1 Behavior Plan Practicum: Developing and Scoring High Quality Behavior Plans Diana Browning Wright, M.S, L.E.P, Behavior AnalystDirector-Ca. Dept. of Education-Positive Environments, Network of TrainersEducation Consultant-LRP Legal PublicationsAll you need to know about meAgenda – 2 breaks, lunch, model team approachPacket reviewNorms –ask questions about content – “I have a student who…”take care of your personal needsRAISED HAND MEANS CALL TO ORDER
2 Positive Environments, Network of Trainers P E N TYour one stop shop!
3 Objectives Practice using the BSP Quality Evaluation Scoring Guide Be prepared to lead site teamsTo see if the principles, concepts, methods and requirements are all present
4 Are you a dog person?Raise your HANDS Why? What is it you like about dogs?LoyalObedientLovingcompanionable
5 Or a cat person?Raise hands. Dog people: What don’t you like about cats?independent,Do what they wantDon’t care what you wantEgocentricHow many prefer dogs? WELL,
6 In every classroom you get both In every classroom you get both! But in your program, you may have ALL Cats!
10 “Humiliation Protection” Affects Coping Skills The number one step in effective support of diverse learners, e.g., learning differences, cultural or subcultural differences, language learners and learning disordersThe student must feel entirely safe from humiliation and its lethal effectsexcessive negative commentsconspicuous negative commentspolicies that openly expose or stigmatize
11 Humiliation Protection Strategy Why use “Humiliation Protection”?Leads to Development of Resilience and Carl and Fred RelationshipsWhy not just use fast, negative practices?They result in serious complicationsbehavioralmotivationalaffective…AND THEY DON’T WORK!
14 Learning disabilities Drugs in homeResilienceAbsent parentsThriving in life despite risk factors40 Developmental Assets ModelSeePovertyLearning disabilitiesDisturbed parentsPoor peer modelsViolence exposureMental retardation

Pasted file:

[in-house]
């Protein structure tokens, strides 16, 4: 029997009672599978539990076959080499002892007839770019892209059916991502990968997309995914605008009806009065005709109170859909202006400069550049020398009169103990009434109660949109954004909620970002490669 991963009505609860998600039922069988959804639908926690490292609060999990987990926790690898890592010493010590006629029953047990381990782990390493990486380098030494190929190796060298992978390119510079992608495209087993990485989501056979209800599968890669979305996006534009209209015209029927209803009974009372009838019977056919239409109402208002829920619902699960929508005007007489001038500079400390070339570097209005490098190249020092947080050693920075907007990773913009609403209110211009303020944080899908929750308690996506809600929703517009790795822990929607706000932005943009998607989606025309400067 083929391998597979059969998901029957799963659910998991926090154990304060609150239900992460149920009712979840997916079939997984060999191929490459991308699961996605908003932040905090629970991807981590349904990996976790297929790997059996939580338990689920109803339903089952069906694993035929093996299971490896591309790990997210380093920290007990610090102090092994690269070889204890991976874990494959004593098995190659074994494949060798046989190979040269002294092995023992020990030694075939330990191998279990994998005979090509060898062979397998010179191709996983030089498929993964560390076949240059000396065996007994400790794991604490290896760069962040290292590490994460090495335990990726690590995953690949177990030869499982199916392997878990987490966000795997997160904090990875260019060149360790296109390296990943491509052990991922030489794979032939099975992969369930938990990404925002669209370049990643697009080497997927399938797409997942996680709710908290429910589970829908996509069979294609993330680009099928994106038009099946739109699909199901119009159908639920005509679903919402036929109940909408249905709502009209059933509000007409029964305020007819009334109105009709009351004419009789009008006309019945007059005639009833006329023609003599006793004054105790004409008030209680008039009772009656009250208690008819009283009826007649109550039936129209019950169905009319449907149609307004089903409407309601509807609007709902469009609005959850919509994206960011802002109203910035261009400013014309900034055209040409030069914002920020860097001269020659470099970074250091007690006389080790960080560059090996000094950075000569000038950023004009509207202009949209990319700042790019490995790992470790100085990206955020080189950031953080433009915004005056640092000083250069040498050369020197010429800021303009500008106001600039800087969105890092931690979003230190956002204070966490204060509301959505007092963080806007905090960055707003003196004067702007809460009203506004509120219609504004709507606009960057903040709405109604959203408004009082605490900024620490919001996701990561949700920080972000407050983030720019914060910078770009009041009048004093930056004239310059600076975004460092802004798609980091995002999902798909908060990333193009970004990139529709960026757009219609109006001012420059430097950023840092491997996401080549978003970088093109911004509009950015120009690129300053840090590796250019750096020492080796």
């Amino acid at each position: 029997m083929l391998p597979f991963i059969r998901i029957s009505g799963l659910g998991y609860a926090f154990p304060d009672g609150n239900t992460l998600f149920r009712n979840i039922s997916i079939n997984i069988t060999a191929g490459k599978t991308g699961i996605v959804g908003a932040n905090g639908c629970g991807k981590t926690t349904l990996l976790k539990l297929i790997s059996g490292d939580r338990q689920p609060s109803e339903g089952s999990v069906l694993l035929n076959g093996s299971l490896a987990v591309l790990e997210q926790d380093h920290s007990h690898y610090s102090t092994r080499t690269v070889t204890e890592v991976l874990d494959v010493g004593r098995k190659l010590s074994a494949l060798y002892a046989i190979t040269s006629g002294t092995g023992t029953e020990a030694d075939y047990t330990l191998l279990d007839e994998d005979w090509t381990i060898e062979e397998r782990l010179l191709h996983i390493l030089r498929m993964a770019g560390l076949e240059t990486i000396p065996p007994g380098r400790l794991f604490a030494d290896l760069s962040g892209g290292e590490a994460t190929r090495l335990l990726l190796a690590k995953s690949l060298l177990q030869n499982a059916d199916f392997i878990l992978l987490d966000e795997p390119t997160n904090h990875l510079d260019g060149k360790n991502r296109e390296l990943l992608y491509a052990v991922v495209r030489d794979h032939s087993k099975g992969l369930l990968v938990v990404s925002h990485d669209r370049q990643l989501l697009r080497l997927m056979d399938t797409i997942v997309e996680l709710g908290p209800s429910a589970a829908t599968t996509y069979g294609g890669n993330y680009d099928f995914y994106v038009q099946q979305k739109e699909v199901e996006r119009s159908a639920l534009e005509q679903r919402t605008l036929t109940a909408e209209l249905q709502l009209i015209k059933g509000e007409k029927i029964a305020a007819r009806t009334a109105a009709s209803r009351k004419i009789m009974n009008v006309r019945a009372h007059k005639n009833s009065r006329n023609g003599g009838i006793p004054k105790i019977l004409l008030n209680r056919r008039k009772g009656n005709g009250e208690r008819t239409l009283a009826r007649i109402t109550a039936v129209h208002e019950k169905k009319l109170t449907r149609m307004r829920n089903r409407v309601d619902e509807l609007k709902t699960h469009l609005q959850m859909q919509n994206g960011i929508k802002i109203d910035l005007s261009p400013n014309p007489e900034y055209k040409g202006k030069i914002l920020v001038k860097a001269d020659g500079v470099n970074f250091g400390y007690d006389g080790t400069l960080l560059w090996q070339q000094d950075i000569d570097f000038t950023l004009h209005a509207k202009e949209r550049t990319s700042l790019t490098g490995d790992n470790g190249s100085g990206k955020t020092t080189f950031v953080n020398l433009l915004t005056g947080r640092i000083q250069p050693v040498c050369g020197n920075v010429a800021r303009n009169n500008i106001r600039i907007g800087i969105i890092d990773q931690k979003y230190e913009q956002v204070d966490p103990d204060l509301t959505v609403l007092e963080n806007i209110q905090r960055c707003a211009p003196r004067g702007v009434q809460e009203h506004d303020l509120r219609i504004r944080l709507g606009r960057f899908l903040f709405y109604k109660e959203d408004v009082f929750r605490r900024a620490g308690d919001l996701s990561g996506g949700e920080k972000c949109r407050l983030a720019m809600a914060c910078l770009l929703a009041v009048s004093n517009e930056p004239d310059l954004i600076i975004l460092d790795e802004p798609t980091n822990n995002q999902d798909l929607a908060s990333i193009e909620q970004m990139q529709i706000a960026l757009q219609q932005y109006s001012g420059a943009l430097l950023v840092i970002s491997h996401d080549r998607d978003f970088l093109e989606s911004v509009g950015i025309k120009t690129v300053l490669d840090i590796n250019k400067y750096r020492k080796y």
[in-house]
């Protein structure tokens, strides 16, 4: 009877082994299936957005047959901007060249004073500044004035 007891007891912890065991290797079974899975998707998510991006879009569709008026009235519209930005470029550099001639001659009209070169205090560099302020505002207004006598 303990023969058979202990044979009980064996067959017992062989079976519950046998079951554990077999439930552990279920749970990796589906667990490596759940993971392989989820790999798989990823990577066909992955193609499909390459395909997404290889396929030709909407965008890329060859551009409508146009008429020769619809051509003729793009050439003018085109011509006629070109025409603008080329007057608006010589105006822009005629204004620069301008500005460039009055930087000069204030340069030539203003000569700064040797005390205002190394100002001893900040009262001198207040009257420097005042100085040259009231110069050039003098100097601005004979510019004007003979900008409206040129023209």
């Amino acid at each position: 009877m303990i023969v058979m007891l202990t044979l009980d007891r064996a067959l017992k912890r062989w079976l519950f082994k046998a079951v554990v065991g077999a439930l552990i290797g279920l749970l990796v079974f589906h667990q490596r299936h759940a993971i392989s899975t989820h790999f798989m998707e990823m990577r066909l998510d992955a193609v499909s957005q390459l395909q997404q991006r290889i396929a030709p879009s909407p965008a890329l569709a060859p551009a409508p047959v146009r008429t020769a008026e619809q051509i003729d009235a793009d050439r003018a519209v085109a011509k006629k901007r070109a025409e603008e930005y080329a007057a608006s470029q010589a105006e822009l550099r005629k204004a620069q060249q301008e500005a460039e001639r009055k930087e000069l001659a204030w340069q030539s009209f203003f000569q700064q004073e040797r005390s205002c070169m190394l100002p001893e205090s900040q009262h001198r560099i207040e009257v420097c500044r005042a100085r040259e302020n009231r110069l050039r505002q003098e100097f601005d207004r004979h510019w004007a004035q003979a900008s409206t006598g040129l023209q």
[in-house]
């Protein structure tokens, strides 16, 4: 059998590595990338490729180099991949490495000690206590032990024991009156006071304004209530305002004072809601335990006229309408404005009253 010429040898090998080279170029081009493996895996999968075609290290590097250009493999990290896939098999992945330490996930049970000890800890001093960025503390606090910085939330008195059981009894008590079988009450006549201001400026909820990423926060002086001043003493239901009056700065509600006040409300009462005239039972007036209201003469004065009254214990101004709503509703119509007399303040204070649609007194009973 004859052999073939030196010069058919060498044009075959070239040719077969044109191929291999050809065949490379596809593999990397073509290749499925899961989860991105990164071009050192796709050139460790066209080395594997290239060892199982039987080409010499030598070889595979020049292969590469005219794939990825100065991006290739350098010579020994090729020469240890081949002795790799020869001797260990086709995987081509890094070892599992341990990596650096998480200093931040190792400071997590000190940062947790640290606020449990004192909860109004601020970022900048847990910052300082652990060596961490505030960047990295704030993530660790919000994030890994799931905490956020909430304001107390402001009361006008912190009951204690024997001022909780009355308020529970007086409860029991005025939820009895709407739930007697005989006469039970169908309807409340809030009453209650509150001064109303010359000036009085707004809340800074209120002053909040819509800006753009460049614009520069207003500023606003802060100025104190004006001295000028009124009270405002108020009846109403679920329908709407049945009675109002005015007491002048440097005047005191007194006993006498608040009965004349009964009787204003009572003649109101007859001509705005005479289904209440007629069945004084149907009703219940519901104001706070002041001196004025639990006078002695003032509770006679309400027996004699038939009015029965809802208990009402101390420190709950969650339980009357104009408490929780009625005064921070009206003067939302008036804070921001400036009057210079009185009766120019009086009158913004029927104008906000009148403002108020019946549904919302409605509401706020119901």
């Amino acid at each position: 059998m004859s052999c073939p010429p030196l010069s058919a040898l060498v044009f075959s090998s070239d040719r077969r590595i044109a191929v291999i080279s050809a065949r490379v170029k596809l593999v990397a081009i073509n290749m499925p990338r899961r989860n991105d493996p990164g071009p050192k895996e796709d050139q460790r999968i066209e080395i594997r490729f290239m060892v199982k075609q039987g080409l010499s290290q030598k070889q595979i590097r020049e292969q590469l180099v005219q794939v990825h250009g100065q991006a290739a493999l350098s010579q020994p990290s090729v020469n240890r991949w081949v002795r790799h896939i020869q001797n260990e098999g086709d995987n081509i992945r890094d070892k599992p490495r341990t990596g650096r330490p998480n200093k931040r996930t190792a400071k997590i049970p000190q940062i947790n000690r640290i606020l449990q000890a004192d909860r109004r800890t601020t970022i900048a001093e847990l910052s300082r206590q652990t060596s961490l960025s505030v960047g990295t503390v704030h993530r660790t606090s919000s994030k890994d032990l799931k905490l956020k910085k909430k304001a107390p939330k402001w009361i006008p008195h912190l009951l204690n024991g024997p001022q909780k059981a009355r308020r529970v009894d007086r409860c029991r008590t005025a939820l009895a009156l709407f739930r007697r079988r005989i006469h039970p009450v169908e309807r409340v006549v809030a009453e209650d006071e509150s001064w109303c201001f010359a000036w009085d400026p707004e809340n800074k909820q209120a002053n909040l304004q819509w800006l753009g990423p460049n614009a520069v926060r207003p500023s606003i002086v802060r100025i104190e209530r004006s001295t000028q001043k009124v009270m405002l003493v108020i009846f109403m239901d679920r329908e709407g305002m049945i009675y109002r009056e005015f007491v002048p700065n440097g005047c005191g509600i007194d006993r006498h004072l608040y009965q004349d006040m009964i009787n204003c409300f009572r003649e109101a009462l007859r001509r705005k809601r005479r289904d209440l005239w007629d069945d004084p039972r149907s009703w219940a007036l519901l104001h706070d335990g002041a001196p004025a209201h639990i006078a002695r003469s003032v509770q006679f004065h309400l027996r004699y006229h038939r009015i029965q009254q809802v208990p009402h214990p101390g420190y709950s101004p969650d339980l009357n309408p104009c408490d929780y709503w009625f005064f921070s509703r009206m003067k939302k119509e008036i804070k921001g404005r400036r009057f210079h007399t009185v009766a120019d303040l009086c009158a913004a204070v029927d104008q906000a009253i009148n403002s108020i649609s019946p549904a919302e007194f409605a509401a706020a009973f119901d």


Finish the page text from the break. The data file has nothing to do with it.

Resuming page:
15 Behavior Support Plans Why?It’s the law!It is best practiceIt improves outcomesIt increases staff moraleAudience –Read along w/ me p.1Ideally, BSP is what you do BEFORE the beh occursEvery student is entitled to FAPE. Any beh which interfere with the learning prcess so that all may benefitShall=mustIntervention = bsp“Proacttive acton planning to address behaviors that are impeding learningAnother reason why………………(Pg 2 goes into greater detail re: fed & state law)
16 Beginning with IDEA 1997…..Behavior impeding learning of student or peersStrategies, including positive behavioral interventions, strategies and supportPublic agency shall ensure that each teacher and provider is informed of their specific responsibilities to accommodate, modify and support….45 day placement: services to be sure behavior doesn’t reoccur
17 Continuing with IDEA 2005; Regs 2006….. Behavior impeding learning of student or peersStrategies, including positive behavioral interventions, strategies and support(removed, but comments state it is ASSUMED we do this-- Public agency shall ensure that each teacher and provider is informed of their specific responsibilities to accommodate, modify and support….During any 45 day placement: services to be sure behavior doesn’t reoccur
18 Behavior Support Plans - Why? To improve teacher attendance“I know the kids don’t like you and they pick on you, but you have to go to school… you’re the teacher!”
20 Behavior Support Plans For whom? Ultimately, to remove barriers to academic success: Any student who needs one!Tier 1: positive techniques for allTier II: team-developed individualizedpositive techniques; add BSP if neededTier III: highly individualized, multiple services and well designed, continuous dataI like this picture because it represents that support must be provided threshold to thresholdBS is Mandated for Special ed under IDEA whenever the student exhibits difficult behaviors the IEP team must address the situation in a behavior plan. It doesn’t have to be THIS behav planbut are suitable for all students.